How? Because they’re rich in beta-carotene, a naturally occurring chemical found in brightly coloured foods like squash, spinach, peppers and kale.
Beta-carotene is a health-boosting carotenoid that converts into the all-essential vitamin A to help protect our cells from damage and create antioxidants in the body.
For the largest ever study into the relationship between diet and cancer, scientists across Europe interviewed 1,500 women who had been diagnosed with breast cancer as well as 1,500 women who were cancer-free.
Each woman was questioned about her diet and tests were carried out to measure their levels of beta-carotene.
The findings revealed that women who ate foods rich in beta-carotene reduced their risk of certain breast cancers by almost 60 per cent.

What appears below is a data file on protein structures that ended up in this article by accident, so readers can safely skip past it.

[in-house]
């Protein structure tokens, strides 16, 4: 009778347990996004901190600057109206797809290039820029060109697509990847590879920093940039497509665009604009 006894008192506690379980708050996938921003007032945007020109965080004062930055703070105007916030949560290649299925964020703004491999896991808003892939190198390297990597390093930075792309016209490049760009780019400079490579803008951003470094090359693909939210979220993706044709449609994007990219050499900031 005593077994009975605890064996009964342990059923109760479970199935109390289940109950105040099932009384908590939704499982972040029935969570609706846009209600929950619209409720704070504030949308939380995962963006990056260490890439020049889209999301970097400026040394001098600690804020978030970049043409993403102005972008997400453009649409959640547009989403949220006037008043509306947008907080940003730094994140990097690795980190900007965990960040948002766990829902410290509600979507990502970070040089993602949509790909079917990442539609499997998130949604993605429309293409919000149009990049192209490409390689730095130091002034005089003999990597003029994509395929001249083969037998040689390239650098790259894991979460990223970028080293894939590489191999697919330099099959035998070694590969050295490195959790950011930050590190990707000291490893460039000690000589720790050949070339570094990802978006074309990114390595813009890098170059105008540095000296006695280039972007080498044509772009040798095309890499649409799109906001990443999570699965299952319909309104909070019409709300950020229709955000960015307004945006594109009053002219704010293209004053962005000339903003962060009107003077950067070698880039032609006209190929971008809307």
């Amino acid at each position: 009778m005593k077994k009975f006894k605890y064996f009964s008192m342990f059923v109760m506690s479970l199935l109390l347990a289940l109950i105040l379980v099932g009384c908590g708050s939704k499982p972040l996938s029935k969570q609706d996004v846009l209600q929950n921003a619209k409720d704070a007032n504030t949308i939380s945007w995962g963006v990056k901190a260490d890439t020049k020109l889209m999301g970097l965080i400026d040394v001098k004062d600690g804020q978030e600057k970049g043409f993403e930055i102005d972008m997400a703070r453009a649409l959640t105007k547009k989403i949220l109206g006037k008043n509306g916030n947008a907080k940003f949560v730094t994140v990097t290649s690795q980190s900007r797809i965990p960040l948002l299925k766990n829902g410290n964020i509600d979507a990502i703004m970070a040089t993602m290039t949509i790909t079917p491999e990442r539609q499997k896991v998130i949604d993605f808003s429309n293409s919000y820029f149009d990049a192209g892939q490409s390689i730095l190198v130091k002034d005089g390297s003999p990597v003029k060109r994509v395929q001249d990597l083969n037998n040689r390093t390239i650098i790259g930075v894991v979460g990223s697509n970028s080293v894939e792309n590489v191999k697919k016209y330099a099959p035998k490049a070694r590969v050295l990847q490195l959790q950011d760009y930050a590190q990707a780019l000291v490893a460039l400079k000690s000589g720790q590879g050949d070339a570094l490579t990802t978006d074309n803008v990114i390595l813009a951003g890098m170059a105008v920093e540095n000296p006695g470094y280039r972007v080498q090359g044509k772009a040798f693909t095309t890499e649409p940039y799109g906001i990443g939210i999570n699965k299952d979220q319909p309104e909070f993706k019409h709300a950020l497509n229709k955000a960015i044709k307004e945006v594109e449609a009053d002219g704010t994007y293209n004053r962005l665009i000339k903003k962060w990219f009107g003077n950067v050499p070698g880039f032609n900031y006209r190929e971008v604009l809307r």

Breast cancer is the most commonly diagnosed cancer among women in Australia with approximately 38 women being diagnosed with the disease every day.
Want to up your intake of beta-carotene? Remember it’s a fat soluble vitamin, meaning a small amount of fat is required for it to be absorbed, so try adding a drizzle of olive oil to roasted carrots.
In a similar European study, researchers found that women who consumed large amounts of extra-virgin olive oil as part of a Mediterranean diet had a lower risk of developing breast cancer over five years than women who followed a low fat diet.
For more carrot and oil combos, try this cumin and carrot dip or these healthy carrot muffins.